The company raised $2.7 million on Kickstarter and $3.2 million on Indiegogo for their Ossic X headphones which they pitched as a pair of high-end head-tracking headphones that would be perfect for listening to 3D audio, especially in a VR environment. While the company also raised a “substantial seed investment,” in a letter on the Ossic website, the company blamed the slow adoption of virtual reality alongside their crowdfunding campaign stretch goals which bogged down their R&D team.
“This was obviously not our desired outcome. The team worked exceptionally hard and created a production-ready product that is a technological and performance breakthrough. To fail at the 5 yard-line is a tragedy. We are extremely sorry that we cannot deliver your product and want you to know that the team has done everything possible including investing our own savings and working without salary to exhaust all possibilities.”
We have reached out to the company for additional details.
Through January 2017, the San Diego company had received more than 22,000 pre-orders for their Ossic X headphones. This past January, Ossic announced that they had shipped out the first units to the 80 backers in their $999 developer tier headphones. In that same update, the company said they would enter “mass production” by late spring 2018.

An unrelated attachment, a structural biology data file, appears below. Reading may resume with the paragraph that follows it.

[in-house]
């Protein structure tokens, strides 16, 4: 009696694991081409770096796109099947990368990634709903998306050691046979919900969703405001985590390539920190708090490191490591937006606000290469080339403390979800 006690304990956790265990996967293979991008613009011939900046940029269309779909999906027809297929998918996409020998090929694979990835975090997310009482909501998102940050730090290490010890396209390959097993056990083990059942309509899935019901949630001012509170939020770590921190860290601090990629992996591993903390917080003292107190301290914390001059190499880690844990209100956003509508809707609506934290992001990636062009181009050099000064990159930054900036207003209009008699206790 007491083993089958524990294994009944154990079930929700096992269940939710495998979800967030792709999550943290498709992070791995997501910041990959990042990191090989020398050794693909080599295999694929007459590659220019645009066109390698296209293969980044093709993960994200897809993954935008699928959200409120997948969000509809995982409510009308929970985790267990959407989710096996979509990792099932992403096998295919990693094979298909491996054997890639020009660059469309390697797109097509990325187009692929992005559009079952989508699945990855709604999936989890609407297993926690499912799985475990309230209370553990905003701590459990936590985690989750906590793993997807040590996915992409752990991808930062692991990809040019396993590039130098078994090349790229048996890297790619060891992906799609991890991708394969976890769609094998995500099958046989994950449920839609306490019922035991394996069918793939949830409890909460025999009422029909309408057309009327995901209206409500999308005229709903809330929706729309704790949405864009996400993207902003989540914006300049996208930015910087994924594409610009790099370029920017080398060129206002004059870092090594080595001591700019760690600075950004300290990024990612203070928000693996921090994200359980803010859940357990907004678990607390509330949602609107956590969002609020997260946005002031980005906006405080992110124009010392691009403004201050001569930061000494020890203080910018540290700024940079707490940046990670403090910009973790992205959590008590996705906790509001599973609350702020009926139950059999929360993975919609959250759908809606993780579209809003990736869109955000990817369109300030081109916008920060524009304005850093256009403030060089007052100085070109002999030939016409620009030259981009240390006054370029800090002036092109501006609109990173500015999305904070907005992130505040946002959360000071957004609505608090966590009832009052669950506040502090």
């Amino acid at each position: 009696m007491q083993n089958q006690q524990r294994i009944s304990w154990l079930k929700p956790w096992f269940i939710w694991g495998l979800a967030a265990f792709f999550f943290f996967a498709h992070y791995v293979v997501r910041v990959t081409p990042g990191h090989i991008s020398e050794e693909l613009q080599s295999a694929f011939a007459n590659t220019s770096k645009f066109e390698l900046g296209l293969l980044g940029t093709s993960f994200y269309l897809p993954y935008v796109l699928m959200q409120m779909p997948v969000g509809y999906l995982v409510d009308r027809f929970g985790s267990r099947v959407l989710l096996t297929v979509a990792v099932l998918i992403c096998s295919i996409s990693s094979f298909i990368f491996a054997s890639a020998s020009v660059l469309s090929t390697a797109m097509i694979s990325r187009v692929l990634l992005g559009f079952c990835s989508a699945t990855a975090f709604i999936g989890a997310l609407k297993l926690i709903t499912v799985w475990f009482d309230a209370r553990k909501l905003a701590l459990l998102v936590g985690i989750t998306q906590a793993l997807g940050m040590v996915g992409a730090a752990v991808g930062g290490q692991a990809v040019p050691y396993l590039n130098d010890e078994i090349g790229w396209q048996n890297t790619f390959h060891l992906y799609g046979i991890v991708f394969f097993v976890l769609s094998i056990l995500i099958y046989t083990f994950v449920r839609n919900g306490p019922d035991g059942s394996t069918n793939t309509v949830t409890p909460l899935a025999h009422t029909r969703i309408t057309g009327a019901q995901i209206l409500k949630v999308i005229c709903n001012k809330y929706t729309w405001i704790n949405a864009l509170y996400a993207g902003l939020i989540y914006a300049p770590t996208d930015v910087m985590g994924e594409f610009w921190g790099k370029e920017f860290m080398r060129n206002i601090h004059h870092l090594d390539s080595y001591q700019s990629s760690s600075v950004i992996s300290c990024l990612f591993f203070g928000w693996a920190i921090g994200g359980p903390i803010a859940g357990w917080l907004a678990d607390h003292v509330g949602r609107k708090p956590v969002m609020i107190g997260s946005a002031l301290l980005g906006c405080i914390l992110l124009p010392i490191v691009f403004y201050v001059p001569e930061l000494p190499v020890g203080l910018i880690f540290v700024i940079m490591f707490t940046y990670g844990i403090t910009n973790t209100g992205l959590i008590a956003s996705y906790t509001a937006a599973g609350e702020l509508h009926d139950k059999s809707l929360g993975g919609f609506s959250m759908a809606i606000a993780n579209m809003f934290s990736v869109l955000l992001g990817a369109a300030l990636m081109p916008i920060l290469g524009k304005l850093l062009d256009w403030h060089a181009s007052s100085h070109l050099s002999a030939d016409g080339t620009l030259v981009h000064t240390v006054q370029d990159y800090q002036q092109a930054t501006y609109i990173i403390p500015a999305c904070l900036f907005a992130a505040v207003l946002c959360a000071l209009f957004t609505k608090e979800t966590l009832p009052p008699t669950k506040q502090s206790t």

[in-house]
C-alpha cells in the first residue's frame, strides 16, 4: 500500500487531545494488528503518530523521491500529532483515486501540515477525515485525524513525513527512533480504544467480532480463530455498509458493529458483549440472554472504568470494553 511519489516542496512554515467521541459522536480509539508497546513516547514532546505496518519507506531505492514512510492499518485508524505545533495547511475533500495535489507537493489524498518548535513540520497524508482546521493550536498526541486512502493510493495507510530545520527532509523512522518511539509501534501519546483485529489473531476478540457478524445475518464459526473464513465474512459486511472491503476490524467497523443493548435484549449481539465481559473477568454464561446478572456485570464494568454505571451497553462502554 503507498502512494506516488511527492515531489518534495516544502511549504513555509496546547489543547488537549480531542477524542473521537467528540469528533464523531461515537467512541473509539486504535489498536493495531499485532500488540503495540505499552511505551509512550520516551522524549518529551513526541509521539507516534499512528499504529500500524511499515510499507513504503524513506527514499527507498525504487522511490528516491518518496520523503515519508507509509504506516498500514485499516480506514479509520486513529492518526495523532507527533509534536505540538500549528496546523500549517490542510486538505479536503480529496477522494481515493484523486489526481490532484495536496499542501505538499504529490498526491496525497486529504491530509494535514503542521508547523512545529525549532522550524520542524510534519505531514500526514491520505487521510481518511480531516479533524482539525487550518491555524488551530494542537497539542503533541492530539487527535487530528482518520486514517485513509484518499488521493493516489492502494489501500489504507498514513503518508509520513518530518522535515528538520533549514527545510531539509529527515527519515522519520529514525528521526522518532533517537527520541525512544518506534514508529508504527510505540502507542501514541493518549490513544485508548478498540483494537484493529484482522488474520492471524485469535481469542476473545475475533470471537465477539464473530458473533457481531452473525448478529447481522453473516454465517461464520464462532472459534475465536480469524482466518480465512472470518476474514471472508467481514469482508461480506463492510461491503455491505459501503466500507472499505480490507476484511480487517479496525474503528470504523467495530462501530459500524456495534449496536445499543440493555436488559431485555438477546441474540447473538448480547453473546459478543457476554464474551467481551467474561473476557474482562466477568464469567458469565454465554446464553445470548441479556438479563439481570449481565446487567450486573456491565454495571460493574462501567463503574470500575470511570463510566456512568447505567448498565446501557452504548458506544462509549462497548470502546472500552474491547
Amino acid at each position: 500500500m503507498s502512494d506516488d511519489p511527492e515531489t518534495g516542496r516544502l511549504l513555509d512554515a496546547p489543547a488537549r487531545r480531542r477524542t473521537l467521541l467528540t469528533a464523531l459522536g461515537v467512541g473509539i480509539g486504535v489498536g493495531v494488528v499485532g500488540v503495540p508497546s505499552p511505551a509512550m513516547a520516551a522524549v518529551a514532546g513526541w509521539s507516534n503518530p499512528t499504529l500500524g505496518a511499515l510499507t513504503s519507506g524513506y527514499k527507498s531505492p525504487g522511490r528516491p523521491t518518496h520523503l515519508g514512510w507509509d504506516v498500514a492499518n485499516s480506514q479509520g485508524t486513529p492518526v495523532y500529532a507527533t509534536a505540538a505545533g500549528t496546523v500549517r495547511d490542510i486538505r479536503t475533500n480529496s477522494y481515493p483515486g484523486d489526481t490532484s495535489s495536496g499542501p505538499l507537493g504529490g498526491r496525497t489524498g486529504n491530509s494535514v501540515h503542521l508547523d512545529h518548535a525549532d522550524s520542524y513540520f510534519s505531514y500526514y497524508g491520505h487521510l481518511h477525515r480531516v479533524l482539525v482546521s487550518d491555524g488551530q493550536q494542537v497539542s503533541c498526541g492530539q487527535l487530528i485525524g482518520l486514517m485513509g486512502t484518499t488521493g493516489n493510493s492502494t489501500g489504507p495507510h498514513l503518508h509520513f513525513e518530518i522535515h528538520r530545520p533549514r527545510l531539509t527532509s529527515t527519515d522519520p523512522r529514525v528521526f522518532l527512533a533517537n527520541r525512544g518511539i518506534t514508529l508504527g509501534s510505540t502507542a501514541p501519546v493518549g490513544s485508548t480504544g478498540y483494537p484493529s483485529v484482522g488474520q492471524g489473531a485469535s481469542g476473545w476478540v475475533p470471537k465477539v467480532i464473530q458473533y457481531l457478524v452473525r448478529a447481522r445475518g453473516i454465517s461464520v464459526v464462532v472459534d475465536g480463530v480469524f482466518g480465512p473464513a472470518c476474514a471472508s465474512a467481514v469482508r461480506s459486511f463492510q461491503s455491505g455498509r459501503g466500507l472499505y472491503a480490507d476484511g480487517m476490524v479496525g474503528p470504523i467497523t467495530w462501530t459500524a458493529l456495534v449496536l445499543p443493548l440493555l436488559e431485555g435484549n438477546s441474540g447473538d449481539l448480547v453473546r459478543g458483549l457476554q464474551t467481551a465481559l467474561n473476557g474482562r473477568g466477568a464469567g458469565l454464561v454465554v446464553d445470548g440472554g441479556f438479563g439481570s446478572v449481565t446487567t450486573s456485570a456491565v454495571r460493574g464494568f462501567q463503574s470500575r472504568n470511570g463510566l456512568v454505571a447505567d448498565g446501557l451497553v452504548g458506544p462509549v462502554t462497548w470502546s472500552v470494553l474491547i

In the end, after tens of thousands of pre-orders, Ossic only built 250 pairs of headphones and only shipped a few dozen to Kickstarter backers.
Crowdfunding campaign failures for hardware products are rarely shocking, but often the collapse comes from the company not being able to acquire additional funding from outside investors. Here, Ossic appears to have been misguided from the start and even with nearly $6 million in crowdfunding and seed funding, which they said nearly matched that number, they were left unable to begin large-scale manufacturing. The company said in their letter, that it would likely take more than $2 million in additional funding to deliver the existing backlog of pre-orders.
Backers are understandably quite upset about not receiving their headphones. A group of over 1,200 Facebook users have joined a recently-created page threatening a class action lawsuit against the team.
News Source = techcrunch.com